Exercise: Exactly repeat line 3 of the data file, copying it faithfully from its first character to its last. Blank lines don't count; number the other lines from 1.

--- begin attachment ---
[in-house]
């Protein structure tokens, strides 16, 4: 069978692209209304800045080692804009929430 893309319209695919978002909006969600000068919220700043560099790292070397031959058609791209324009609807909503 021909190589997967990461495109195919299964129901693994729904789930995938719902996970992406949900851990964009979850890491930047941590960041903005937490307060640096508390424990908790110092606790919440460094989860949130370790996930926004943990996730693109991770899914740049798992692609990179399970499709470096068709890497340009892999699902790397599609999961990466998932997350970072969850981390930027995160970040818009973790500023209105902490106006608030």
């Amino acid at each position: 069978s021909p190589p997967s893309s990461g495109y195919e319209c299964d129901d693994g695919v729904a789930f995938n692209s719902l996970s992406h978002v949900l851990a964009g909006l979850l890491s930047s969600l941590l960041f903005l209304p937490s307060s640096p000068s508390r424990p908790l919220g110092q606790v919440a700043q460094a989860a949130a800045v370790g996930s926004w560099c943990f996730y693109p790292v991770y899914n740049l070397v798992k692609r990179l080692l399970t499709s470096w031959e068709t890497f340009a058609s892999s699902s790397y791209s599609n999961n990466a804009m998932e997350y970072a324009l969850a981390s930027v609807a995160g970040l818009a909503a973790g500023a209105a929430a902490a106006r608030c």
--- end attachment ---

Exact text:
């Amino acid at each position: 069978s021909p190589p997967s893309s990461g495109y195919e319209c299964d129901d693994g695919v729904a789930f995938n692209s719902l996970s992406h978002v949900l851990a964009g909006l979850l890491s930047s969600l941590l960041f903005l209304p937490s307060s640096p000068s508390r424990p908790l919220g110092q606790v919440a700043q460094a989860a949130a800045v370790g996930s926004w560099c943990f996730y693109p790292v991770y899914n740049l070397v798992k692609r990179l080692l399970t499709s470096w031959e068709t890497f340009a058609s892999s699902s790397y791209s599609n999961n990466a804009m998932e997350y970072a324009l969850a981390s930027v609807a995160g970040l818009a909503a973790g500023a209105a929430a902490a106006r608030c």